Steve stands on the porch of his childhood, ignores the leftover pieces of yellow crime tape caught in the hinges, and pulls a key out of his pocket. He should probably get a little ring and attach it to the one of the truck he rented. He rubs a finger over the metal grooves; it's not just a spare kept under a rock for emergencies. It’s his. His father's is probably in a carefully labeled bag in some evidence drawer.
His throat suddenly goes dry, like he's swallowed a mouthful of sand, and he grips the door frame, holds onto it for dear life, his left shoulder aching. He rotates the joint, pulling the stitches under the bandage, homes in on the familiar twinge.
It's only been two days since he returned, but already there are papers that need to be signed and meetings with lawyers, dealing with shit like wills and property taxes. It’s all just so foreign.
He forces one foot in front of the other, the floorboards creaking under his Timberlands. He remembers playing hide and seek with Mary, listening to the familiar noise, guessing where she’d hidden. His chest aches at the memory and number of times she'd punch him in the arm 'for cheating.' He absently kneads the muscles in his bicep, the nerves from his shoulder down his arm a constant dull ache. He left the bottle of painkillers at HQ and the beer from earlier has long since faded.
He hasn't slept since God knows when, catching only a two-hour nap on the floor of his empty office. He should stretch out in a real bed, between cotton sheets, but he's too wrung out from adrenaline and can’t turn his brain off. If he closes his eyes, he sees the muzzle flashes from machine guns, smells the burning metal of his transport from the ambush, hears the deep rolling bass of explosions fading into the crack of the twenty-one gun salute from his father's funeral. He jumps at the noise echoing in his ears, and he forces himself to focus on the ocean, of the waves crashing against the beach.
When he opens his eyes, he lets his gaze drift across the living room, and all that stands out are the rust colored stains splattered along the floor.
Steve storms into the kitchen, bangs open the bottom cupboards, finding the half-empty bottles of cleaner and bleach. Shoving aside the Liquid Drano and a pile of old cleaning rags, he grabs a bucket and starts filling it with water.
It's almost 2100 hours, and instead of eating dinner, or taking a shower, Steve ditches his sling and gets on his hands and knees to scrub away the last remains of his father's murder. His shoulder throbs, his head pounds from lack of sleep, but he doesn't care.
It's sickening. This should make him want to throw up. He should have checked into a hotel, had the crime scene clean-up crew do this. But when he'd walked inside the lobby of the Hilton, stood in line behind jet-lagged tourists and screaming kids, he bolted.
Because this is his father's blood. And all Steve can think of is his father telling Steve that he’d loved him. That he'd never said it enough. In fact, Steve can't remember the last time his father had ever used those words.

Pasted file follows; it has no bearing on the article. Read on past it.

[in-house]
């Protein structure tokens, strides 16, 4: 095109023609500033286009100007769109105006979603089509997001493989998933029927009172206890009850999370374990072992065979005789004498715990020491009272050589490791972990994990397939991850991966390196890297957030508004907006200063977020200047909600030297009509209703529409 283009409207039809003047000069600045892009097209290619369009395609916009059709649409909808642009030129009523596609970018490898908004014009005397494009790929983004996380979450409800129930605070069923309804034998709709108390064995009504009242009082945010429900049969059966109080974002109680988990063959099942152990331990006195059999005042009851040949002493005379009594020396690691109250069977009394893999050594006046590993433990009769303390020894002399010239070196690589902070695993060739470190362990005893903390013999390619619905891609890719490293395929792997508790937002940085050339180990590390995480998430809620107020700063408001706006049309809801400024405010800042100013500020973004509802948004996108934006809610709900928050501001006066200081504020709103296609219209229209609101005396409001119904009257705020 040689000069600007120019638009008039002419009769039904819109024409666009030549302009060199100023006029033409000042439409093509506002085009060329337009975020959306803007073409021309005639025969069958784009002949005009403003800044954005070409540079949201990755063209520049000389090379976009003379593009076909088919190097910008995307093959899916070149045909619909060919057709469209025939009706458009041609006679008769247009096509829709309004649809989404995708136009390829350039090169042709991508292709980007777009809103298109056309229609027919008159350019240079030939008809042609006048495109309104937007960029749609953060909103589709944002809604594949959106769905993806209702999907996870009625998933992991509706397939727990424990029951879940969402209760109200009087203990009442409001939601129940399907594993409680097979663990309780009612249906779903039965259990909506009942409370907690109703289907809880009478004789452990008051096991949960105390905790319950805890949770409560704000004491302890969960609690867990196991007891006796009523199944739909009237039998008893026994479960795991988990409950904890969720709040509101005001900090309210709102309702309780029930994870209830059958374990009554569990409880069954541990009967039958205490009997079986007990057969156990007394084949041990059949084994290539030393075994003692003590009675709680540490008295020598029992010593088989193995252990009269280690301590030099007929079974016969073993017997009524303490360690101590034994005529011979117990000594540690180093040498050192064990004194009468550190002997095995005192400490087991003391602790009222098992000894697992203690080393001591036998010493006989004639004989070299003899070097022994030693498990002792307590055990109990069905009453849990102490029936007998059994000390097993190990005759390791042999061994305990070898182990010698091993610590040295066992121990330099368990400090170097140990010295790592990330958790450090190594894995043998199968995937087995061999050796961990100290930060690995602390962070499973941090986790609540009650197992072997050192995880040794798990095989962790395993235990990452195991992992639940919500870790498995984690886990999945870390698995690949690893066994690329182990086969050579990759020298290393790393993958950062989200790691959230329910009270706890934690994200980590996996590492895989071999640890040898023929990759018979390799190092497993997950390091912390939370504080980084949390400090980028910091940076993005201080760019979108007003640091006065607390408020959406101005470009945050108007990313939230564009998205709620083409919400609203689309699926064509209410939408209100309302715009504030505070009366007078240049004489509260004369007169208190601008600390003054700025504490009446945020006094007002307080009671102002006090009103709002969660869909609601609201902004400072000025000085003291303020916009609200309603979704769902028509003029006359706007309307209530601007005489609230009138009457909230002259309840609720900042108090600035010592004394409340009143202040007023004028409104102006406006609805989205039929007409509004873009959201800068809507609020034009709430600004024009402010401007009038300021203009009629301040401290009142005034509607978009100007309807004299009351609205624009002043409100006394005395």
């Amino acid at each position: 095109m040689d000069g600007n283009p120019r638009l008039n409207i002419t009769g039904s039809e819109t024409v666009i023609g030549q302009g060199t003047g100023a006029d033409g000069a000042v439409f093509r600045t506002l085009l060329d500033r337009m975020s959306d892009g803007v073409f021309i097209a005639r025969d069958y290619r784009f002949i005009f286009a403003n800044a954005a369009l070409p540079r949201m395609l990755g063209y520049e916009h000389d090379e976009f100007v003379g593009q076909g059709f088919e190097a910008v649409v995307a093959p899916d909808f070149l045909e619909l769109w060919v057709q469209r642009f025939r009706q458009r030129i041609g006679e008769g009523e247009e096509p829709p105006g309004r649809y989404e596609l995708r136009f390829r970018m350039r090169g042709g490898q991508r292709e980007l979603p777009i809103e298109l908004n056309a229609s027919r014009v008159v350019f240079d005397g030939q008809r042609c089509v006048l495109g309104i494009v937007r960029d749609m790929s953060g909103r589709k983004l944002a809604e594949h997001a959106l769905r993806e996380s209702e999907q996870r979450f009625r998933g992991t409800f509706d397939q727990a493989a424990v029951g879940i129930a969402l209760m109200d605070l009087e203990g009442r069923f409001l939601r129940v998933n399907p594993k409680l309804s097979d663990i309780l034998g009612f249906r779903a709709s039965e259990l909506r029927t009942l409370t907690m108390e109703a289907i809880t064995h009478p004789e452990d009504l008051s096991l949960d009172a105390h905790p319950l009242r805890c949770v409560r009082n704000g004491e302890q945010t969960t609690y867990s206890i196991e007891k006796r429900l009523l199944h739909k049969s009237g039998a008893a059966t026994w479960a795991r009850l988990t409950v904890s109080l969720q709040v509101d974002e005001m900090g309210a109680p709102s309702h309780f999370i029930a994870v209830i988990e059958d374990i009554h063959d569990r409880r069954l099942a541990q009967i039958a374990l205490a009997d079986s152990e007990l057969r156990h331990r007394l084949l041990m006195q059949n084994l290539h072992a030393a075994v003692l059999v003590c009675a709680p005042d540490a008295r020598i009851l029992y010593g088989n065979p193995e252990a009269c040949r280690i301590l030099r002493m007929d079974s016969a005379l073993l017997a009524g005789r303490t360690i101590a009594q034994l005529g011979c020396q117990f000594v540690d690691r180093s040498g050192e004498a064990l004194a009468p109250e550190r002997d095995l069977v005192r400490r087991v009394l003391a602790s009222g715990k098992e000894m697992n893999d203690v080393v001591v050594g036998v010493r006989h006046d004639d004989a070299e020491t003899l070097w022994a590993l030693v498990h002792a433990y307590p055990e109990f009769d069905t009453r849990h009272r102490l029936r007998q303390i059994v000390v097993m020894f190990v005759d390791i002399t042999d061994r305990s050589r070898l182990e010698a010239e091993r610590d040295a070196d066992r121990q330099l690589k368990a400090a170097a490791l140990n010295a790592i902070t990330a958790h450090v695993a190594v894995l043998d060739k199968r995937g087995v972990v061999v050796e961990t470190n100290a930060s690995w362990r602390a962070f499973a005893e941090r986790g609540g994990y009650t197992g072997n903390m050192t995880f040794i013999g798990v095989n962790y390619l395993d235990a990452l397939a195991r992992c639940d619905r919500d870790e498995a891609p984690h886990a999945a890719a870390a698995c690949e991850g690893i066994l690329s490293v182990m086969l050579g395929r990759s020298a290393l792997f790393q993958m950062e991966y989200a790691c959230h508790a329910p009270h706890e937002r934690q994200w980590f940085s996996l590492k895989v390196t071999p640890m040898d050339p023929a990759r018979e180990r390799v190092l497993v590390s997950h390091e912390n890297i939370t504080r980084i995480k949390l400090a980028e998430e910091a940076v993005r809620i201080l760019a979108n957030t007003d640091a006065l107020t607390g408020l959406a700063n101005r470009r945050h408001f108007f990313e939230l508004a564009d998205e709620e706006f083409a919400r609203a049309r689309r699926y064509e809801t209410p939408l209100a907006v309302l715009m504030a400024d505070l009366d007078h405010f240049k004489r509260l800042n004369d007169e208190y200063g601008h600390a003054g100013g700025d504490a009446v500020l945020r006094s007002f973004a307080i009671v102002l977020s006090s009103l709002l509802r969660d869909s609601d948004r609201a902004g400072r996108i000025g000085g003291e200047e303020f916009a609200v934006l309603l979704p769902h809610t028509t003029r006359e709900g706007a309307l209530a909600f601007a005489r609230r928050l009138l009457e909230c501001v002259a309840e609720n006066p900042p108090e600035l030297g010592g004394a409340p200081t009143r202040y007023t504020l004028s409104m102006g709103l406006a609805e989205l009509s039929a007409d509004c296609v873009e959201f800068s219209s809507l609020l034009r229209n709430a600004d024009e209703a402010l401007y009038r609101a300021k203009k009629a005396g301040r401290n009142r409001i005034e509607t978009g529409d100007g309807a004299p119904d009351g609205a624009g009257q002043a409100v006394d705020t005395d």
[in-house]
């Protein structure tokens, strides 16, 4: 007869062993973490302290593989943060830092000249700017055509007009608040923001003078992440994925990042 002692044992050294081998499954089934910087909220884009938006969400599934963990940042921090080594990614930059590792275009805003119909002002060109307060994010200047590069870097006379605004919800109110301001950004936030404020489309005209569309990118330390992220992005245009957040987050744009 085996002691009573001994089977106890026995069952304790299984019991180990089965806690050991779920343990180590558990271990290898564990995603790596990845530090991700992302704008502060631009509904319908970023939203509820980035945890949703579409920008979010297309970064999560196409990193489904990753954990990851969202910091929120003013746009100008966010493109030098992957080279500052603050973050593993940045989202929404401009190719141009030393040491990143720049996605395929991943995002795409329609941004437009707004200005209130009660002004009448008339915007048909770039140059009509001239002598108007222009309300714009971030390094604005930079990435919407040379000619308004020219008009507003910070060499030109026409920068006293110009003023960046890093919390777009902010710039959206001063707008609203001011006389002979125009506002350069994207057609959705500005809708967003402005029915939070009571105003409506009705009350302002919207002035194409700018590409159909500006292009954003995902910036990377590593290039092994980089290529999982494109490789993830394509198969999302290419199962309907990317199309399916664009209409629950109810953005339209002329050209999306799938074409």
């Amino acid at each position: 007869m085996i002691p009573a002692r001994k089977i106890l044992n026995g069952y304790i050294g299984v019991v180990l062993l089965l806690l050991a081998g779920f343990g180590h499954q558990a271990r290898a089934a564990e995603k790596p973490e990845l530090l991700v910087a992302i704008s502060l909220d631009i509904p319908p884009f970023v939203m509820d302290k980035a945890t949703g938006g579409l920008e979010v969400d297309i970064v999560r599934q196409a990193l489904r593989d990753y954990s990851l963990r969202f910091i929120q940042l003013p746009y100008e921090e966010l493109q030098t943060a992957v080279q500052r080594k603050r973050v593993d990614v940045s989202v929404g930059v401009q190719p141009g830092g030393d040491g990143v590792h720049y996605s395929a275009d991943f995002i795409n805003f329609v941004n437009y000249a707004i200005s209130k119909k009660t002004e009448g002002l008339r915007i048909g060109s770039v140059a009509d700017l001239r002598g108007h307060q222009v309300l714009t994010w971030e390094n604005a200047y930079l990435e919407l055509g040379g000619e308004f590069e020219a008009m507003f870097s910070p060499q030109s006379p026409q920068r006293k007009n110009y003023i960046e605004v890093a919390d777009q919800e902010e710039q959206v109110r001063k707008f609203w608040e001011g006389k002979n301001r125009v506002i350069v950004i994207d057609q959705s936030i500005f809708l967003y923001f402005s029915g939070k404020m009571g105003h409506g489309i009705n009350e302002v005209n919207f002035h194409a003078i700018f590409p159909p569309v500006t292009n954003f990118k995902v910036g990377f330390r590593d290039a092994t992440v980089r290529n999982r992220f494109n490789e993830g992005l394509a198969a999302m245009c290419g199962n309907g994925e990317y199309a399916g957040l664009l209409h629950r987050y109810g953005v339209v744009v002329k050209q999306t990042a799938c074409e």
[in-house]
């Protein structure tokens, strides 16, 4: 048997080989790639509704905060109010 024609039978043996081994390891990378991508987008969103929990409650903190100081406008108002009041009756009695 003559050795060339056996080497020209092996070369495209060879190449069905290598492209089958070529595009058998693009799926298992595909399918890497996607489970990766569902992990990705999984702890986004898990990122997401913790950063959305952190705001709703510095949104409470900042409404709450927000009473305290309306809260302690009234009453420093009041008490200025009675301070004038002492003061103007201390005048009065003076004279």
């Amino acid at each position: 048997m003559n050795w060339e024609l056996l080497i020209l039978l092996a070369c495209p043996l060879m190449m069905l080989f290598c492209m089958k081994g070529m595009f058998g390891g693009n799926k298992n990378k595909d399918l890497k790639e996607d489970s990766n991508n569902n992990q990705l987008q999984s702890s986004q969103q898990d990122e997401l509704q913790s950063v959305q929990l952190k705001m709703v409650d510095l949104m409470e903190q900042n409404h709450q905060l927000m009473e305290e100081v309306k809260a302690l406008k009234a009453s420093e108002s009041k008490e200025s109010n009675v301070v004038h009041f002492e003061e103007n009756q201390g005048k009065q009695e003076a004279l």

But they're just words. Actions speak louder than words ever could. Like winning the football state championship, or graduating first in your BUDs class, or making Lieutenant within the first window of promotion.
Memories build and swirl with what-if's. What if he'd come home more during the holidays, taken leave instead additional training, or accepting just one more mission? Maybe he and Mary would've been more like siblings and less like strangers.
Sweat beads at his brow, his arms tremble from the same repetitive motion. Steve stares down and realizes he's scraped the polish from the floorboards, nearly sanding away the grain.
He stumbles to his feet as the room spins, staggering over to the sofa, and crashing into the cushions. His bedroom is upstairs, but he can't face those ghosts right now, and he sure as hell won't go into his father's room to sleep. No, the sofa will have to do until tomorrow, after he's rested and is cleared headed again. Then he'll move out all his and his father's old bedroom furniture, take it to the nearest Goodwill, and buy something new.
No more bedrolls.
Steve wonders what it'll be like anchored on dry land, leading a team of civilians. He's about to re-enter society with different rules, where the lines in the sand are deeper, longer, forming actual boundaries – boundaries he has no clearance to cross. It terrifies him when nothing else ever has – except the crack of a bullet thousands of miles away, forced to listen to his father's guilt, his regrets like a confession over a fucking cell phone.
He takes a shuddering breath when it hits him like a baseball bat to the chest: only in death did his father actually try to talk to him, trust his son with words and emotions that Steve never thought he’d ever hear.
His eyes grow moist and puffy, and he angrily rubs at his face, scrubs away the evidence like he did on the floorboards. Exhaustion and chemical fumes must be why he can't keep everything battened down and locked away like he normally does.
He should go to sleep. Wake up to a new day, a new career, a new life. His eyes sag closed no matter how hard he fights it. Slowly, he drifts, thinking this is where he slept the night before his father had sent him away.